An article on the front page of the New York Times begins: “In the swirl of confusing facts, the first scenes of the invasion of Iraq were astonishingly clear. Television did more than bring viewers closer to the front lines of battle than ever before, however. It looked at warfare through an entirely new prism.
“Television cameras’ usual route to battle is the trail left by its victims. Whether in Kosovo, Israel, Chechnya or Afghanistan, combat is mostly conveyed by shots of a crowded refugee tent or a collapsed high-rise, a bloodied sidewalk, a full hospital ward or an open grave.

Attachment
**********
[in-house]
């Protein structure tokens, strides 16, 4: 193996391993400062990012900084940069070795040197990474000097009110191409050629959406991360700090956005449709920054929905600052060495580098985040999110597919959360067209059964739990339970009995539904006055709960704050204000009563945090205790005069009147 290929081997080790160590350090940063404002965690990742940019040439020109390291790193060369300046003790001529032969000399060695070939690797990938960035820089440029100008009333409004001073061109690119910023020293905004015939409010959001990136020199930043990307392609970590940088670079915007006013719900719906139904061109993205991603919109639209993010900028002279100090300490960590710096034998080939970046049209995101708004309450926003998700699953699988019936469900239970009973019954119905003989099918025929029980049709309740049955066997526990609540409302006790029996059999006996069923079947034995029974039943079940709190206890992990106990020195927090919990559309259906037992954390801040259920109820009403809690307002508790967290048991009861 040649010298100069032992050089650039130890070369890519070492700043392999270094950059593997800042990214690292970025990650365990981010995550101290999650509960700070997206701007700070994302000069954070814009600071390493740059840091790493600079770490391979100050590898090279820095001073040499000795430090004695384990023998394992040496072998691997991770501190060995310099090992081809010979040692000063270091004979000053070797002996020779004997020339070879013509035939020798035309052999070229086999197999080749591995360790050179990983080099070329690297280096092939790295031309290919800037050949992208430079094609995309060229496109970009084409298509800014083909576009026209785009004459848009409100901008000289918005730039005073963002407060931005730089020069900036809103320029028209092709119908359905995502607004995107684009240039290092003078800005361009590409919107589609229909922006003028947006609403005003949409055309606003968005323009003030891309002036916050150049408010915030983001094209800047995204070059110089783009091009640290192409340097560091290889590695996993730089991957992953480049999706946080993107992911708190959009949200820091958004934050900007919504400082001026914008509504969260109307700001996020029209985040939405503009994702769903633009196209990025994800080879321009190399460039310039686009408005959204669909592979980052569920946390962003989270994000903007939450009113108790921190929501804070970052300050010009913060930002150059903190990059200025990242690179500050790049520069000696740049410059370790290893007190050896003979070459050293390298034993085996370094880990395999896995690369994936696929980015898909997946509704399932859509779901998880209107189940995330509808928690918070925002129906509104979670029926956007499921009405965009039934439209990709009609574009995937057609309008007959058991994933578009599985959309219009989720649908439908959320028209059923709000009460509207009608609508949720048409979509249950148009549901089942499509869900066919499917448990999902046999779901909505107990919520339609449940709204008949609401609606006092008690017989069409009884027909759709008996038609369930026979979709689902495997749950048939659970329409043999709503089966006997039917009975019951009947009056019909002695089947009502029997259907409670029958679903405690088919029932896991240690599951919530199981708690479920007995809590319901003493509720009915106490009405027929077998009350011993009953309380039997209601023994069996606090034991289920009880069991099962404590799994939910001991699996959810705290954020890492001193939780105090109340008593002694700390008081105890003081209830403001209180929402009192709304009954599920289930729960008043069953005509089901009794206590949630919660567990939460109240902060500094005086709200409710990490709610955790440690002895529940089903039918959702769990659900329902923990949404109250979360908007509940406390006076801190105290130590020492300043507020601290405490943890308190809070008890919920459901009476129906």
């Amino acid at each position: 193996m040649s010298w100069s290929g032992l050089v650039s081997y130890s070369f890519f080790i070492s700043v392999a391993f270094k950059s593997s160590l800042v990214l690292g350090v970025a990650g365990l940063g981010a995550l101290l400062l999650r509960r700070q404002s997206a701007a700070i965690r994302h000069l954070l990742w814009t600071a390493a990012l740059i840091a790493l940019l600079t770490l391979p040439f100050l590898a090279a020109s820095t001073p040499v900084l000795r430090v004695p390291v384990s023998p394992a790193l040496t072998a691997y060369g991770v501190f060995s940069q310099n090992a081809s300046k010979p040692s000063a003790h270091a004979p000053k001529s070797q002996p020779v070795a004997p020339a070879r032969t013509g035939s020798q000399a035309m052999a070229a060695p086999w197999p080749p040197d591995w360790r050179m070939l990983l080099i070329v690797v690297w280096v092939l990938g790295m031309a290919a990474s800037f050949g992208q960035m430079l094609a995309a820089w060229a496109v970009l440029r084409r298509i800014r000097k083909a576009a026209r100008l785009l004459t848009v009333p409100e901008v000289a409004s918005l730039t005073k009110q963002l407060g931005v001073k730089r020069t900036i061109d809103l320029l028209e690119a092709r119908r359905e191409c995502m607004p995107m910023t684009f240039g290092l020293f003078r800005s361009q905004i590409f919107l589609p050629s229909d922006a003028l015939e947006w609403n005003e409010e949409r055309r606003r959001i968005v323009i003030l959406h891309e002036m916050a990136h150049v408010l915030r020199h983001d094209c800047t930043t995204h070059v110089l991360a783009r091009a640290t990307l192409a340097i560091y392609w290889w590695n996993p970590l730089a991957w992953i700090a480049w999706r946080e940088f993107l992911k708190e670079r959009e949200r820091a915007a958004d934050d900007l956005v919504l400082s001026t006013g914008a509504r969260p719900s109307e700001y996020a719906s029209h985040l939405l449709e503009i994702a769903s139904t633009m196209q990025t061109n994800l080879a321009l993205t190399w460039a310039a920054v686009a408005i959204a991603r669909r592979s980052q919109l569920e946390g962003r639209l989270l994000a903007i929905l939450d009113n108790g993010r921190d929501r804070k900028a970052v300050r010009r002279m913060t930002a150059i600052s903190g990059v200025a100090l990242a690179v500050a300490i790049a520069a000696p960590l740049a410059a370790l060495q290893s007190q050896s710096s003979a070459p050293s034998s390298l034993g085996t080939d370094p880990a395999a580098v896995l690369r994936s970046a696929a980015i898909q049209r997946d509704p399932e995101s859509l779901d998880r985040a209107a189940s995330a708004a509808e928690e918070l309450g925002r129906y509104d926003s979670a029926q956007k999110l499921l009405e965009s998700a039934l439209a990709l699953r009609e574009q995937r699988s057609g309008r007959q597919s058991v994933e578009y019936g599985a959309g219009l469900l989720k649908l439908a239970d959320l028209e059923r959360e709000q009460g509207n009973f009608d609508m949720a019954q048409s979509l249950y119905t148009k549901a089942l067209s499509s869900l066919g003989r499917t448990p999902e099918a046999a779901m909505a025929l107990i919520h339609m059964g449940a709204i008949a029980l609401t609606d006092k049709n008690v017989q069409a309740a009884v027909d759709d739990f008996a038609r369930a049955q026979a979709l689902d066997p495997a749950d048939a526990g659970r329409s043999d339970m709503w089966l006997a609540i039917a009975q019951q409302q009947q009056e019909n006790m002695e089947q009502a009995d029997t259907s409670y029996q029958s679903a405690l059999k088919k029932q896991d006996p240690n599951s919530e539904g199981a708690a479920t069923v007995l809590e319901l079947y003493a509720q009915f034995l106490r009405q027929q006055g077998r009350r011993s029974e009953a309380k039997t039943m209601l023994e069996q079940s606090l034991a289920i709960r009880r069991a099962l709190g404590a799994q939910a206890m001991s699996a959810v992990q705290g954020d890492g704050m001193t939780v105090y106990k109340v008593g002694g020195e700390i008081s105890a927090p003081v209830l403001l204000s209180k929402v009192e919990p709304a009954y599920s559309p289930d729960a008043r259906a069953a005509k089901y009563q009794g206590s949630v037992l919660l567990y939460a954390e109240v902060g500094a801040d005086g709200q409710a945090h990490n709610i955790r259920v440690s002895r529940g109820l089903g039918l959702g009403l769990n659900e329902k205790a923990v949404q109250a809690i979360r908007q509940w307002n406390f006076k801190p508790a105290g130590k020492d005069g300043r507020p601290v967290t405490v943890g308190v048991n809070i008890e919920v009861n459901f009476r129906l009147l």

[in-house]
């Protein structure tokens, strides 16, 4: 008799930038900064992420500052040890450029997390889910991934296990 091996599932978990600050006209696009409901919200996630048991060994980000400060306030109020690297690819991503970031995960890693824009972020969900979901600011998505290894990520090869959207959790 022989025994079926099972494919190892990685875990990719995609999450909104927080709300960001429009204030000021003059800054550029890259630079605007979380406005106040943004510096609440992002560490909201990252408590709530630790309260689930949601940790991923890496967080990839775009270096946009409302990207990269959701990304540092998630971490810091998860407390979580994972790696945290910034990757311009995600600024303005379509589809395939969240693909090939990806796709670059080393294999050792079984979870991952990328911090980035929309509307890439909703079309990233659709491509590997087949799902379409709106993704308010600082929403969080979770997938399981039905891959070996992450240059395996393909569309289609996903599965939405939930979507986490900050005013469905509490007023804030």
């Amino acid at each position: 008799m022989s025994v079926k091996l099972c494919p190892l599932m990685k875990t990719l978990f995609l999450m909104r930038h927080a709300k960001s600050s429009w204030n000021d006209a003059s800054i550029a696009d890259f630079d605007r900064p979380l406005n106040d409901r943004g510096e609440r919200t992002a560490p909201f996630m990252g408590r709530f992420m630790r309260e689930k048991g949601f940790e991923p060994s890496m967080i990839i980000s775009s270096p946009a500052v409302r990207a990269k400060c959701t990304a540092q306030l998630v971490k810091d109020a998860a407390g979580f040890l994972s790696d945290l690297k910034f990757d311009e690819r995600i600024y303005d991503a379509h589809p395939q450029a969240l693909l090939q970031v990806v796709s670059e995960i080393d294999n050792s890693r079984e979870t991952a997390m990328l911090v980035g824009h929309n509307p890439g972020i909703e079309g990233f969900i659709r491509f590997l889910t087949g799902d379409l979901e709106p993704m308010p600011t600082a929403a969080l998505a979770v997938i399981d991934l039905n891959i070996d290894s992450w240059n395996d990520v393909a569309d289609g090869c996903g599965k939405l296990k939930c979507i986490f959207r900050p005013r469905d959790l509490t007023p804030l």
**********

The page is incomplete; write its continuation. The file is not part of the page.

“This time, the Pentagon took viewers on a thrilling ride-along with the warriors. Videophones, portable satellites and night-sight scopes brought the world a riveting display of American power, but it was a sanitized look, showing a little sweat, not blood and tears.”
Well, the International Committee of the Red Cross is warning a humanitarian crisis is looming in Basra after US bombing. The bombing has destroyed electrical cables, cutting off electricity in the city and the water system. Iraqi officials say 77 civilians died in the attack.
- Nada Doumani, spokeswoman for the International Committee of the Red Cross.